Ambassador first contends that there was a material issue of fact as to whether Tobey breached the duty of care that it owed to Ambassador, relative to protecting Ambassador from the danger of a default. Given the fact that O'Neill's complaint had to be answered by March 20, 1976, Ambassador argues that Tobey failed to exercise reasonable care in mailing the suit papers to it, both from the standpoint of when it mailed the papers and Tobey's failure to use some speedier method of communication, such as telex or telephone. Ambassador further argues that after mailing the papers Tobey was additionally obligated to do everything reasonably possible to protect Ambassador's interests, such as asking for an extension of time for the filing of an answer to O'Neill's complaint.

Tobey's duty in this regard was to communicate the information regarding the suit to Ambassador within a time frame that would allow Ambassador a reasonable time within which to respond to the suit. We believe that this duty was fulfilled. O'Neill's pleadings were received by Ambassador on March 16, 1976. The answer to the complaint was not due until March 20, and the default was not entered until March 23. Ambassador had sufficient time to take whatever action was necessary to protect its own interests. It certainly had ample time to arrange for the filing of a timely answer or, if deemed necessary or desirable, to request an extension of the time within which to do so. We believe, therefore, there was no breach by Tobey of its duty to timely communicate and summary judgment in this respect was properly entered.

Ambassador's second contention concerns Tobey's alleged negligence in making certain representations to North Pole.

In its complaint, Ambassador claimed that Tobey was also negligent in failing to inform North Pole that there was no coverage under the policy in effect at the time of the assault upon O'Neill. In its opposition to Tobey's motion for summary judgment, Ambassador expanded its argument to include allegations that Tobey had negligently advised North Pole that it could rely on Ambassador to defend it and that O'Neill's complaint was being taken care of by the insurance company. Thus, in the superior court, Ambassador argued that there were material questions of fact, including: (1) whether Tobey's assurances caused North Pole to forego securing its own attorney; (2) whether those assurances caused North Pole to rely on Ambassador to defend it, thereby allowing the default to be entered against it; (3) whether such reliance was reasonable under the circumstances; (4) whether, as a result, Ambassador was estopped from raising its alleged policy defenses; and (5) whether Tobey's conduct toward North Pole was a proximate cause of the loss suffered by Ambassador.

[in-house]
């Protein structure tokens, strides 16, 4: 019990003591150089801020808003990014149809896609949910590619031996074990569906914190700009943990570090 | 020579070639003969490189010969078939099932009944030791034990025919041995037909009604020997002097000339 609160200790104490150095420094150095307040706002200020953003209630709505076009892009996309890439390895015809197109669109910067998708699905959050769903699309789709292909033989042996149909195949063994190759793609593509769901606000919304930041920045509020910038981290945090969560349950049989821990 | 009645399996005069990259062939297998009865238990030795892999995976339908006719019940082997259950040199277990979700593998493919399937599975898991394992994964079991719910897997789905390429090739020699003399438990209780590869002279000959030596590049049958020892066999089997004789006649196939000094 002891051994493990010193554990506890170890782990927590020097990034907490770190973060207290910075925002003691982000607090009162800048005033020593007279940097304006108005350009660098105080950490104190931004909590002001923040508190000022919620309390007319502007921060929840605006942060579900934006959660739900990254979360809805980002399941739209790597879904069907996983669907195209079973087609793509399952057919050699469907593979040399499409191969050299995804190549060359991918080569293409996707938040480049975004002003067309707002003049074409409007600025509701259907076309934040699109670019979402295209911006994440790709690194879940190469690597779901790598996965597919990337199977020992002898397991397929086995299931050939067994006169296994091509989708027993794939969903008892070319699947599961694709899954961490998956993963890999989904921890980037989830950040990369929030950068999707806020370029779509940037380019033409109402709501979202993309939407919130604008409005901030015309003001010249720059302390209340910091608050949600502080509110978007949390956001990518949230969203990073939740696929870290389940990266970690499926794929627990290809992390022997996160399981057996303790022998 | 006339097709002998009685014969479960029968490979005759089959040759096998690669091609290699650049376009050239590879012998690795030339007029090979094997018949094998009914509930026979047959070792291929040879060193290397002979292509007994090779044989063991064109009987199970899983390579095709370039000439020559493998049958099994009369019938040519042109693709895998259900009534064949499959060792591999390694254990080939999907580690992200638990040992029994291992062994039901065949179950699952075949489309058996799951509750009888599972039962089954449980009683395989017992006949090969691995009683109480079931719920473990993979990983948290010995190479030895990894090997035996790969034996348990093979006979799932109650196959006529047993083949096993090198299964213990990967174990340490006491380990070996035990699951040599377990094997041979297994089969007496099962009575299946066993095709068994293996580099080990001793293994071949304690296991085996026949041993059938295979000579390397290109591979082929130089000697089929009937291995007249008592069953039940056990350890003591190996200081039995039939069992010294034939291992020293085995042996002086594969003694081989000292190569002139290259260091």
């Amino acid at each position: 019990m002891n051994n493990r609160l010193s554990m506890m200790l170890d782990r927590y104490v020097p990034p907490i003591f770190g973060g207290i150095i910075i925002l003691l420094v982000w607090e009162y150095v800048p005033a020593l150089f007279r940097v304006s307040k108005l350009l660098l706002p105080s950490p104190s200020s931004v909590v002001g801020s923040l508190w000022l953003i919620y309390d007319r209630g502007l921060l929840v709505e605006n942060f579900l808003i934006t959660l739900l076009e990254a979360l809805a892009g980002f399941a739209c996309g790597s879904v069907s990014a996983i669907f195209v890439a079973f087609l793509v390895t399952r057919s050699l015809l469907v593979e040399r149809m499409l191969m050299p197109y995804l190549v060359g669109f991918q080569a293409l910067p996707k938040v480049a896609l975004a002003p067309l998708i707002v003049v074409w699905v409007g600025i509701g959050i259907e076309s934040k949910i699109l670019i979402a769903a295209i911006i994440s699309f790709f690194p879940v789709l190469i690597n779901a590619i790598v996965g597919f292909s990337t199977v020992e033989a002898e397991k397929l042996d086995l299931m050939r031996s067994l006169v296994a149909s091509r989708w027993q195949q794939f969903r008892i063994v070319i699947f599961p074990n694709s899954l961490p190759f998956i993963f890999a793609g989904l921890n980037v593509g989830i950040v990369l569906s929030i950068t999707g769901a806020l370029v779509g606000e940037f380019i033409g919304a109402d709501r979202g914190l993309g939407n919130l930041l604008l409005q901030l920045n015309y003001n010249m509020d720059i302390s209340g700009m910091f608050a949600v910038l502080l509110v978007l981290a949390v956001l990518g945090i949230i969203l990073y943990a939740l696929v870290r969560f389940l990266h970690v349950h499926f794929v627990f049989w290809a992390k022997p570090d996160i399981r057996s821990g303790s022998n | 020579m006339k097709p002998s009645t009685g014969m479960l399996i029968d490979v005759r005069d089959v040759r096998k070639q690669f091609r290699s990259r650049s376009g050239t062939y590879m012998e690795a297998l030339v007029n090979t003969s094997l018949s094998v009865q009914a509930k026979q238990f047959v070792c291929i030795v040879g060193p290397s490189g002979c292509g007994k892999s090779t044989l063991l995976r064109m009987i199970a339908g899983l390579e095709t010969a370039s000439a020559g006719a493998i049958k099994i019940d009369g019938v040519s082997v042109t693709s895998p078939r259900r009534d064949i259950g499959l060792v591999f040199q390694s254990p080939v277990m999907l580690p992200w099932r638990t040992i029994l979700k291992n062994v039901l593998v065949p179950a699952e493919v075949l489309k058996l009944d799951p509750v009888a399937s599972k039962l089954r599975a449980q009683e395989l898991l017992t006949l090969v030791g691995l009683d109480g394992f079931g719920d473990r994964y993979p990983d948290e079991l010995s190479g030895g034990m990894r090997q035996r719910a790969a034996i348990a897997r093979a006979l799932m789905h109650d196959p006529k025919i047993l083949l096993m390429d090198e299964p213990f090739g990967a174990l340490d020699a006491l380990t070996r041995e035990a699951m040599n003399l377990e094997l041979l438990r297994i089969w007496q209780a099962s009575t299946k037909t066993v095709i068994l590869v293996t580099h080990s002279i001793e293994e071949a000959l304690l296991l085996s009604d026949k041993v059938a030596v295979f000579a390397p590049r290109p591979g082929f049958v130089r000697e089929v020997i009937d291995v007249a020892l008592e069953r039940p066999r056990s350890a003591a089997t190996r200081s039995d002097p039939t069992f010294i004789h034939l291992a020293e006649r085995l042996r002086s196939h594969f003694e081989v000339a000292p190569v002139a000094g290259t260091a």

Ambassador's second argument, we believe, has merit. As to each of the foregoing issues, there were material questions of fact. It is clear that Tobey was the authorized agent of Ambassador. As such it had at least apparent, if not actual, authority to make representations to North Pole, Ambassador's insured, about the company's intentions with regard to O'Neill's complaint. According to the affidavit of Myron Ace, North Pole's president, North Pole failed to enter a timely appearance or otherwise act to defend itself because of Tobey's assurances that the matter was being taken care of by Ambassador and that North Pole did not need to hire its own lawyer. There is also evidence that North Pole had been told that O'Neill's claim was covered by the policy. Whether Tobey made the statements in question, whether those statements were relied upon by North Pole to its detriment, whether such reliance was reasonable, and whether Tobey's conduct was a proximate cause of the loss suffered by Ambassador, were questions for the jury. Thus, we conclude that the court erred in granting Tobey's motion for summary judgment.

We reject Tobey's argument that this issue was not adequately raised in the court below. If necessary, Ambassador should be allowed to amend its complaint to more clearly state this basis for its claim. See 6 Moore's Federal Practice § 56.27[1] (1979).

Summary judgment is appropriate only when "there is no genuine issue as to any material fact and [the moving] party is entitled to judgment as a matter of law." Rule 56(c), Alaska R.Civ.P. That was not the case here.

The judgment of the superior court is REVERSED.

Our resolution of this case makes it unnecessary for us to reach Ambassador's argument that the superior court erred in its award of costs and attorney's fees.